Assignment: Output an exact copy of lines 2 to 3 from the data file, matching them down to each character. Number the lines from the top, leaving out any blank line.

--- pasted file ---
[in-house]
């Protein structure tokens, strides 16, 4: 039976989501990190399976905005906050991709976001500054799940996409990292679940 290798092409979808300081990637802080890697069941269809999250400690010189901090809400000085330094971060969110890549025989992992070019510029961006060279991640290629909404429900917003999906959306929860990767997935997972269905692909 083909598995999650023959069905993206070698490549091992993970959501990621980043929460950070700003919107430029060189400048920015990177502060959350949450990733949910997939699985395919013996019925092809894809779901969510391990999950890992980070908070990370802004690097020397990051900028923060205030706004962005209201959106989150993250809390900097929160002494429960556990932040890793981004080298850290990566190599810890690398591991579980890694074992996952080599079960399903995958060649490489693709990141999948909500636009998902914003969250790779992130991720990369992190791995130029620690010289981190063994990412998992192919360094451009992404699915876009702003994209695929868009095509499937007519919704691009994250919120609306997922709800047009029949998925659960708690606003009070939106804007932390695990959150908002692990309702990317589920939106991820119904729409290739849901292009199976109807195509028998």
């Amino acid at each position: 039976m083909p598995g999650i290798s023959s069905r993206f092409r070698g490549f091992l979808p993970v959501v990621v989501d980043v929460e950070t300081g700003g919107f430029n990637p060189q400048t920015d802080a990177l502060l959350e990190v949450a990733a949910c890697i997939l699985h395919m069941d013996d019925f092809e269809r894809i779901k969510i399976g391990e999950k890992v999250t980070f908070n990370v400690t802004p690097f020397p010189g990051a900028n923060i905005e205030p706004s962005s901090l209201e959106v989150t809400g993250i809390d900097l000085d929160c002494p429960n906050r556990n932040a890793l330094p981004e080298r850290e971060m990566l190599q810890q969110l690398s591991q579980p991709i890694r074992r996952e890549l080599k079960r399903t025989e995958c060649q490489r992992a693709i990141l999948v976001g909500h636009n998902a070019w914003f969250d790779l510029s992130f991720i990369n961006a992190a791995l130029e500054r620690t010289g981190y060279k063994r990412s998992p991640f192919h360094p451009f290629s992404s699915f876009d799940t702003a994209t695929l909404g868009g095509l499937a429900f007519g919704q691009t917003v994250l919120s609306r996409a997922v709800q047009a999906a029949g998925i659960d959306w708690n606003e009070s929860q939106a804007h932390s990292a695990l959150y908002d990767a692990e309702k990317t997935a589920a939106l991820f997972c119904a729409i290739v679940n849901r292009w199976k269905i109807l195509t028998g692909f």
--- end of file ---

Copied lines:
């Protein structure tokens, strides 16, 4: 039976989501990190399976905005906050991709976001500054799940996409990292679940 290798092409979808300081990637802080890697069941269809999250400690010189901090809400000085330094971060969110890549025989992992070019510029961006060279991640290629909404429900917003999906959306929860990767997935997972269905692909 083909598995999650023959069905993206070698490549091992993970959501990621980043929460950070700003919107430029060189400048920015990177502060959350949450990733949910997939699985395919013996019925092809894809779901969510391990999950890992980070908070990370802004690097020397990051900028923060205030706004962005209201959106989150993250809390900097929160002494429960556990932040890793981004080298850290990566190599810890690398591991579980890694074992996952080599079960399903995958060649490489693709990141999948909500636009998902914003969250790779992130991720990369992190791995130029620690010289981190063994990412998992192919360094451009992404699915876009702003994209695929868009095509499937007519919704691009994250919120609306997922709800047009029949998925659960708690606003009070939106804007932390695990959150908002692990309702990317589920939106991820119904729409290739849901292009199976109807195509028998």
């Amino acid at each position: 039976m083909p598995g999650i290798s023959s069905r993206f092409r070698g490549f091992l979808p993970v959501v990621v989501d980043v929460e950070t300081g700003g919107f430029n990637p060189q400048t920015d802080a990177l502060l959350e990190v949450a990733a949910c890697i997939l699985h395919m069941d013996d019925f092809e269809r894809i779901k969510i399976g391990e999950k890992v999250t980070f908070n990370v400690t802004p690097f020397p010189g990051a900028n923060i905005e205030p706004s962005s901090l209201e959106v989150t809400g993250i809390d900097l000085d929160c002494p429960n906050r556990n932040a890793l330094p981004e080298r850290e971060m990566l190599q810890q969110l690398s591991q579980p991709i890694r074992r996952e890549l080599k079960r399903t025989e995958c060649q490489r992992a693709i990141l999948v976001g909500h636009n998902a070019w914003f969250d790779l510029s992130f991720i990369n961006a992190a791995l130029e500054r620690t010289g981190y060279k063994r990412s998992p991640f192919h360094p451009f290629s992404s699915f876009d799940t702003a994209t695929l909404g868009g095509l499937a429900f007519g919704q691009t917003v994250l919120s609306r996409a997922v709800q047009a999906a029949g998925i659960d959306w708690n606003e009070s929860q939106a804007h932390s990292a695990l959150y908002d990767a692990e309702k990317t997935a589920a939106l991820f997972c119904a729409i290739v679940n849901r292009w199976k269905i109807l195509t028998g692909f």